Mog Station Review: Far Eastern Schoolgirl’s Attire

It hasn’t been all that long since the last Mog Station Review, but in a surprising move, Square-Enix updated the Mog Station this last week with a pair of new outfits. Originating as “exclusives” for the Chinese version of the game and first announced just a matter of weeks ago, both the Far Eastern Schoolboy’s and Far Eastern Schoolgirl’s Attire can now be purchased for accounts in the games other regions in the fastest turnaround for exclusive outfits like these that we’ve seen so far. This review will be taking a look at the Far Eastern Schoolgirl’s Attire.

The set runs for $18 USD and can be sent to a single character, like every Mog Station outfit to date. You’ll receive three items (a low number compared to the normal 5 items for similarly-priced sets): a Hair Ribbon, Hakama (which is a body-slot item including both a kimono and hakama, not a leg slot item), and a pair of Boots. The kimono and hakama being combined into one piece do naturally limit glamour possibilities. All three items are dyeable and as you might expect, they are gender-locked for female characters only. As with a number of other sets that originated as regional exclusives, wearing the items together grants a few set bonuses, culminating in a 30% boost to XP gains while under level 30.

The set is moderately well-modeled, though the wide sleeves on the “Hakama” can clip with each other during some animations and idle poses as one might expect. Though there are not major tail clipping issues, the lower half of the body piece is fairly high-bodied, meaning that some of the tail is “lost,” which can look strange in motion at times. The Hair Ribbon does clip with some longer hairstyles and slightly with miqo’te ears, as well.

When it comes to dyes, two of the three pieces dye in the now familiar “two-tone” pattern, with the kimono portion of the Schoolgirl’s Hakama and the Hair Ribbon taking on a lighter secondary shade of the chosen dye, as you can see in the images above (with the dye on display being Royal Blue). The Hakama themselves largely do not dye, with only the obi taking on the chosen color. The Boots dye in a similar way, with their default color staying in place except for the laces, which do change with dye. Give the the style that inspired the set, however, it is unfortunate that it employs the two-tone pattern, which takes away from some of the boldness on display.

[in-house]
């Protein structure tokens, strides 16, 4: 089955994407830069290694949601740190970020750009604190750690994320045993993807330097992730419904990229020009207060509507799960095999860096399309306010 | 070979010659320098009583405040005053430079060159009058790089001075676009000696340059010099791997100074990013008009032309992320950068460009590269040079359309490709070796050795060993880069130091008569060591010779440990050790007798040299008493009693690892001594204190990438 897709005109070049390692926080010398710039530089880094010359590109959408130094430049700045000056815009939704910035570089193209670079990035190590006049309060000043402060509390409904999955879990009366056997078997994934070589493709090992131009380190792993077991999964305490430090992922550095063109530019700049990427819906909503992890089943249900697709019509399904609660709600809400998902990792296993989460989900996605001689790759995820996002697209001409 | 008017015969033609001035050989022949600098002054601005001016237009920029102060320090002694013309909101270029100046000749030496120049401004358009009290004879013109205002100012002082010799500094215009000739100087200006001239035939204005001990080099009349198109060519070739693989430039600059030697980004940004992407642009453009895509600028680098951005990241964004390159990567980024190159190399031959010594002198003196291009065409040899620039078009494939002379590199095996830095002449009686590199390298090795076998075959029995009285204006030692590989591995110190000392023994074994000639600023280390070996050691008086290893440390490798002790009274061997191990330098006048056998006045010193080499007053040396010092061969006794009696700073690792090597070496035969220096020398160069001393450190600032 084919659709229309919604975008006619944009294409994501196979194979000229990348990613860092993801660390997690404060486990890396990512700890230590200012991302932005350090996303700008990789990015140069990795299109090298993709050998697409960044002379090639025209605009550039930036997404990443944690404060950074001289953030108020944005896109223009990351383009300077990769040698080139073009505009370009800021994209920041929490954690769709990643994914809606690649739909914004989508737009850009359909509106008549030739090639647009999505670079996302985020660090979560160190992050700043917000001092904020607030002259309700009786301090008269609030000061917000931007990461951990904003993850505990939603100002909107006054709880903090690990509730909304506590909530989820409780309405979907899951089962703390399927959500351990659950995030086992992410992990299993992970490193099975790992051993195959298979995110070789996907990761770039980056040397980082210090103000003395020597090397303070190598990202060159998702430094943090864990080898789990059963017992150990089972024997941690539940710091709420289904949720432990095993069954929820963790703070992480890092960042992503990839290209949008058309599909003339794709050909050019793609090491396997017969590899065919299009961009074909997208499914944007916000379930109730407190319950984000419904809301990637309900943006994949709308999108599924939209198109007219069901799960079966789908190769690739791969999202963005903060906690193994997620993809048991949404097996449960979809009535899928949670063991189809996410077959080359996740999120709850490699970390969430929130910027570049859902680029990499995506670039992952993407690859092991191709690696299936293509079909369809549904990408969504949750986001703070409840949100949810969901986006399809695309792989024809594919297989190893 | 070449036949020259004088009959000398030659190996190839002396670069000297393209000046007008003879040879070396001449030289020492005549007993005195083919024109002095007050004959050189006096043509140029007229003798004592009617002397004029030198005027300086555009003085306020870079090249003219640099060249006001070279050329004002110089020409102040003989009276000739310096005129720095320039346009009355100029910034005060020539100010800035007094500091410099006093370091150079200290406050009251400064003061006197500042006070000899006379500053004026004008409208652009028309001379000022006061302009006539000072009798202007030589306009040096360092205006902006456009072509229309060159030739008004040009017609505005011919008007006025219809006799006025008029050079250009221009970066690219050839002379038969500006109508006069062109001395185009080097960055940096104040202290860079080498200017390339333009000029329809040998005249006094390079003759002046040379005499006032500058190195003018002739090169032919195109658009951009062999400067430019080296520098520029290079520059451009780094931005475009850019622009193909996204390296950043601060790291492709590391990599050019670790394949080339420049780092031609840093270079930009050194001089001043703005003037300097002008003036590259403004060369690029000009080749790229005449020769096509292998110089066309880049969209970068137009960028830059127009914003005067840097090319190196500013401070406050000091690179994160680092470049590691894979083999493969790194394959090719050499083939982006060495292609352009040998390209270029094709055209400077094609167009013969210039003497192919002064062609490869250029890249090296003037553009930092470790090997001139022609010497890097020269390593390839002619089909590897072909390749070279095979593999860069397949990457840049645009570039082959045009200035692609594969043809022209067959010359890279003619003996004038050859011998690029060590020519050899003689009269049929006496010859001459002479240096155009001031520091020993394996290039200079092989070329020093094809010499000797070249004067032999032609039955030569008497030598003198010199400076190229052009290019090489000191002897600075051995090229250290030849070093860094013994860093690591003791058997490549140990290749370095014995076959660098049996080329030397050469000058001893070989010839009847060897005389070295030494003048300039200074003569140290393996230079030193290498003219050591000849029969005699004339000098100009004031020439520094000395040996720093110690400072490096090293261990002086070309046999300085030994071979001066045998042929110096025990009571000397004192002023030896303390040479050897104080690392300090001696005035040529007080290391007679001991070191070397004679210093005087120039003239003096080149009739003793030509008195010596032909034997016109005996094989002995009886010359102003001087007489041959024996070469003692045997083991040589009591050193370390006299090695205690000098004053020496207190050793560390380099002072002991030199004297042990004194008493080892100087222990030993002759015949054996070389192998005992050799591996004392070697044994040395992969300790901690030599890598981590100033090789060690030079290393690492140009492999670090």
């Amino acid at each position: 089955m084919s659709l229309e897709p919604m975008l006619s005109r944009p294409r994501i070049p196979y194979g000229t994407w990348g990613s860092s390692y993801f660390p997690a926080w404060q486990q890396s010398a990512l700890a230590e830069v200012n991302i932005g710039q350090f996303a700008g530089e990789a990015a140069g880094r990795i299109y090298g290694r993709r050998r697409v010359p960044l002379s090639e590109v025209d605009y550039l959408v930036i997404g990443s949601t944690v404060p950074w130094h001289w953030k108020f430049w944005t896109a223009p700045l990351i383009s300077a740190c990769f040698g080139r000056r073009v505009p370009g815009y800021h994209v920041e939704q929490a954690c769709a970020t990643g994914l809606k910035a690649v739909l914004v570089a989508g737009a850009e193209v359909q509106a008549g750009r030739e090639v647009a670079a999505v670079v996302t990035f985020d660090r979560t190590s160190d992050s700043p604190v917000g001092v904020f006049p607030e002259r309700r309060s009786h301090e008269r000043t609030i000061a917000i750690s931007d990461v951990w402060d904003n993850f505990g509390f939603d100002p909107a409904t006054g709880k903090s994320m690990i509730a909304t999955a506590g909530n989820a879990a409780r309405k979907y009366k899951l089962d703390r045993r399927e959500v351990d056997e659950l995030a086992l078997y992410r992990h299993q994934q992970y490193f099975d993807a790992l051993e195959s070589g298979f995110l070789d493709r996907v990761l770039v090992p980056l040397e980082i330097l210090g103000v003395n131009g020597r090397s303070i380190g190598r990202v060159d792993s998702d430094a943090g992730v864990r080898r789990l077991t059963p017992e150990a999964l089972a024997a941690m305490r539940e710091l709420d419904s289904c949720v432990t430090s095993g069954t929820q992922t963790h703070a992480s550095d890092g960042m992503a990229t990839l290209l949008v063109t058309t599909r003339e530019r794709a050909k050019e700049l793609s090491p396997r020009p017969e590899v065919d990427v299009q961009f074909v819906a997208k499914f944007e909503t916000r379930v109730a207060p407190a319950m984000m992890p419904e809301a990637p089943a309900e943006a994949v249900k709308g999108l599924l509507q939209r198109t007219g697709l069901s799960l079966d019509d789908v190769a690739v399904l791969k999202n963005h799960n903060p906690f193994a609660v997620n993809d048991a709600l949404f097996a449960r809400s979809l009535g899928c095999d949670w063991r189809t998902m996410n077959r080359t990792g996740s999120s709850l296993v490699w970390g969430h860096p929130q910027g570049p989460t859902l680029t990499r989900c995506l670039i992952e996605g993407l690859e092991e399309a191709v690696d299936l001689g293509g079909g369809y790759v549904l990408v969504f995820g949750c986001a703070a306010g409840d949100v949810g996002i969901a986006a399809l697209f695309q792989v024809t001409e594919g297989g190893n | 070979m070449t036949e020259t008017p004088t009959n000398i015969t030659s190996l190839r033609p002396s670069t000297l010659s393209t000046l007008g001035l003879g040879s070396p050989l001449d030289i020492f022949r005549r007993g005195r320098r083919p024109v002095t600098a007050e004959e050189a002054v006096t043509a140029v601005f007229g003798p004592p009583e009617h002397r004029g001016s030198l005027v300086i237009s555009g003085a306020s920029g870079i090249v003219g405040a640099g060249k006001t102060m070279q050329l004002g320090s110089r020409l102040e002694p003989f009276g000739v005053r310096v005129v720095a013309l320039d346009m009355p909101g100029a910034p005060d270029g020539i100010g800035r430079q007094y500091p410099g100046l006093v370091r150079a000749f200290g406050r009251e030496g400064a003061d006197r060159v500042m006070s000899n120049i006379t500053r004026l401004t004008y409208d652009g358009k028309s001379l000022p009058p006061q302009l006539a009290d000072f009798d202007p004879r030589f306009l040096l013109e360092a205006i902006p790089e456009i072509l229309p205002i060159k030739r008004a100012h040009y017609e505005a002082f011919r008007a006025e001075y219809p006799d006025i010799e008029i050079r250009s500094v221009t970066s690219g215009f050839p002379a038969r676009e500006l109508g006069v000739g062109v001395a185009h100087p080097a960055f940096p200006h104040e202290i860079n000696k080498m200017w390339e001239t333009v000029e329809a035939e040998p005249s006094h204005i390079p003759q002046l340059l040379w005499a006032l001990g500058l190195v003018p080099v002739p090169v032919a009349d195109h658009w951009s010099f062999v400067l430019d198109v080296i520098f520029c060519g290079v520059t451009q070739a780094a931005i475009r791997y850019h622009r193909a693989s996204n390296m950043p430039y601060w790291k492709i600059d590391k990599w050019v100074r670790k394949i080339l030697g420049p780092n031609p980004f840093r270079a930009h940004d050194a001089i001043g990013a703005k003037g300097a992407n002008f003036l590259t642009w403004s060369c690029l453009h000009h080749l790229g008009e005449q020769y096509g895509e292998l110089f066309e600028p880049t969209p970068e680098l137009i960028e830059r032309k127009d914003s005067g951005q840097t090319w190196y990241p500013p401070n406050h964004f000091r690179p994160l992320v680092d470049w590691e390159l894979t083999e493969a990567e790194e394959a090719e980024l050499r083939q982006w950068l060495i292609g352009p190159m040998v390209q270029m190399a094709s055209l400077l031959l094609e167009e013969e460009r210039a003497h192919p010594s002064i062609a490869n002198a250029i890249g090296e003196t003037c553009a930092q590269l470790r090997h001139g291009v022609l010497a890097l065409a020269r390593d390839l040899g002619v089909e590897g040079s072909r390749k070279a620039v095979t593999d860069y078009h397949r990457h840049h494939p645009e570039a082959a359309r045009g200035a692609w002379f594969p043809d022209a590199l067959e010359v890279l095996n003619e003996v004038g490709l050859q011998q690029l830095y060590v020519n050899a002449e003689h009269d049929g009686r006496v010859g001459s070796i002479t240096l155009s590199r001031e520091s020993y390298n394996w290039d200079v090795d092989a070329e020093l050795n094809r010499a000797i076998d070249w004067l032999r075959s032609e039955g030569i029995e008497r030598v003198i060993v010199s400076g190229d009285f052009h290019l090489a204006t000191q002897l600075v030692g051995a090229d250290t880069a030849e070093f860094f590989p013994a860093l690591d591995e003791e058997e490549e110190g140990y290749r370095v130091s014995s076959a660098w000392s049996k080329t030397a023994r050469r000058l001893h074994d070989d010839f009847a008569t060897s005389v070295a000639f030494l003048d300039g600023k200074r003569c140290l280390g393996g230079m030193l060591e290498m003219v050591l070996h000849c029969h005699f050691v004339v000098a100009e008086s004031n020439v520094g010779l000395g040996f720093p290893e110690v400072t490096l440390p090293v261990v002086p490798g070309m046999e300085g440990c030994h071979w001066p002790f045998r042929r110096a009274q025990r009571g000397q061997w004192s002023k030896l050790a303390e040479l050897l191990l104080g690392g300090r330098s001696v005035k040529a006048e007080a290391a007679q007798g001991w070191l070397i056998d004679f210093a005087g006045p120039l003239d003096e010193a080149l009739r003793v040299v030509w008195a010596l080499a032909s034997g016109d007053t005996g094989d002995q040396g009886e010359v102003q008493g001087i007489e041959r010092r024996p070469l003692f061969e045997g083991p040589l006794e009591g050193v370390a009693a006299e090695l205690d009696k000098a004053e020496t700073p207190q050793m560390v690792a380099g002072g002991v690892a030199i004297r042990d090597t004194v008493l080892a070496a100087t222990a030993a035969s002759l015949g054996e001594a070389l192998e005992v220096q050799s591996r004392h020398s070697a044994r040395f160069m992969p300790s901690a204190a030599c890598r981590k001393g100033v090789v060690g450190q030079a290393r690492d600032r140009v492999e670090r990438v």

Both the Schoolboy’s Attire and Schoolgirl’s Attire sets are inspired by the Taisho Roman style, known for combining bright colors, traditional kimono, and Western accessories that were modern during Japan’s Taisho Period (1912-1926). While this period is sometimes romanticized (with the “Roman” part of Taisho Roman being short for Romance), it coincides with a period of Japanese imperialism throughout Asia in the early 20th century. For FFXIV‘s Korean players in particular, Taisho Roman fashion and school uniforms that served as inspiration for these latest cash shop additions to the game serve as reminders of Japan’s occupation of their country, which extended from 1910 all the way through to the end of World War II in 1945—still within living memory for many Korean families.

During the occupation, the Japanese empire made efforts to assimilate the Korean people, all but requiring Korean citizens to take on Japanese names and wear Japanese clothing (such as outfits like these Mog Station additions), limiting the publishing activities of Korean newspapers, and imposing a Japanese-style school system. When individuals refused to comply with these assimilation efforts, punishments could range from loss of food (with only those who took on Japanese names being eligible for things like rations) or opportunities for work all the way up to death. At various periods, Korean citizens were conscripted into the Japanese army or forced into working for the Japanese in their factories and mines (sometimes requiring involuntary relocation to Japan). As many may know today, Korean women were forced to serve as “comfort women” for Japanese soldiers during the war, as well.